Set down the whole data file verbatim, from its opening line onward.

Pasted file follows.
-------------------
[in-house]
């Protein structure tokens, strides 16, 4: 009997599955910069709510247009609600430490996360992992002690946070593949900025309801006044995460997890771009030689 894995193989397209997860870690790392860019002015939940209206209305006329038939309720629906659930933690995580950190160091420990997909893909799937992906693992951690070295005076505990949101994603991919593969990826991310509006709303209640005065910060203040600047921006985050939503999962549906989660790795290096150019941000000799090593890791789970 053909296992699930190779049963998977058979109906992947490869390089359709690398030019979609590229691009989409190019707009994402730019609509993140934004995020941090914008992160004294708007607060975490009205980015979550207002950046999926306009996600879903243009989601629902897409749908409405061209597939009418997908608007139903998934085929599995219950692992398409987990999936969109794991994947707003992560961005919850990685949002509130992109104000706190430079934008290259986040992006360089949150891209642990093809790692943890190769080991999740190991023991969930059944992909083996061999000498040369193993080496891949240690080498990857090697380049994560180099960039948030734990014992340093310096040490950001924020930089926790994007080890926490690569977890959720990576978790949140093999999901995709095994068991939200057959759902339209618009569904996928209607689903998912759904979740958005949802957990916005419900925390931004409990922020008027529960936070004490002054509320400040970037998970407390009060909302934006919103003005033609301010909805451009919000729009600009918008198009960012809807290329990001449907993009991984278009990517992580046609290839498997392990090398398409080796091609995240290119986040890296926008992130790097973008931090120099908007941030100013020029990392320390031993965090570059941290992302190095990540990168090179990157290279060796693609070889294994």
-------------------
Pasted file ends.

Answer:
[in-house]
């Protein structure tokens, strides 16, 4: 009997599955910069709510247009609600430490996360992992002690946070593949900025309801006044995460997890771009030689 894995193989397209997860870690790392860019002015939940209206209305006329038939309720629906659930933690995580950190160091420990997909893909799937992906693992951690070295005076505990949101994603991919593969990826991310509006709303209640005065910060203040600047921006985050939503999962549906989660790795290096150019941000000799090593890791789970 053909296992699930190779049963998977058979109906992947490869390089359709690398030019979609590229691009989409190019707009994402730019609509993140934004995020941090914008992160004294708007607060975490009205980015979550207002950046999926306009996600879903243009989601629902897409749908409405061209597939009418997908608007139903998934085929599995219950692992398409987990999936969109794991994947707003992560961005919850990685949002509130992109104000706190430079934008290259986040992006360089949150891209642990093809790692943890190769080991999740190991023991969930059944992909083996061999000498040369193993080496891949240690080498990857090697380049994560180099960039948030734990014992340093310096040490950001924020930089926790994007080890926490690569977890959720990576978790949140093999999901995709095994068991939200057959759902339209618009569904996928209607689903998912759904979740958005949802957990916005419900925390931004409990922020008027529960936070004490002054509320400040970037998970407390009060909302934006919103003005033609301010909805451009919000729009600009918008198009960012809807290329990001449907993009991984278009990517992580046609290839498997392990090398398409080796091609995240290119986040890296926008992130790097973008931090120099908007941030100013020029990392320390031993965090570059941290992302190095990540990168090179990157290279060796693609070889294994």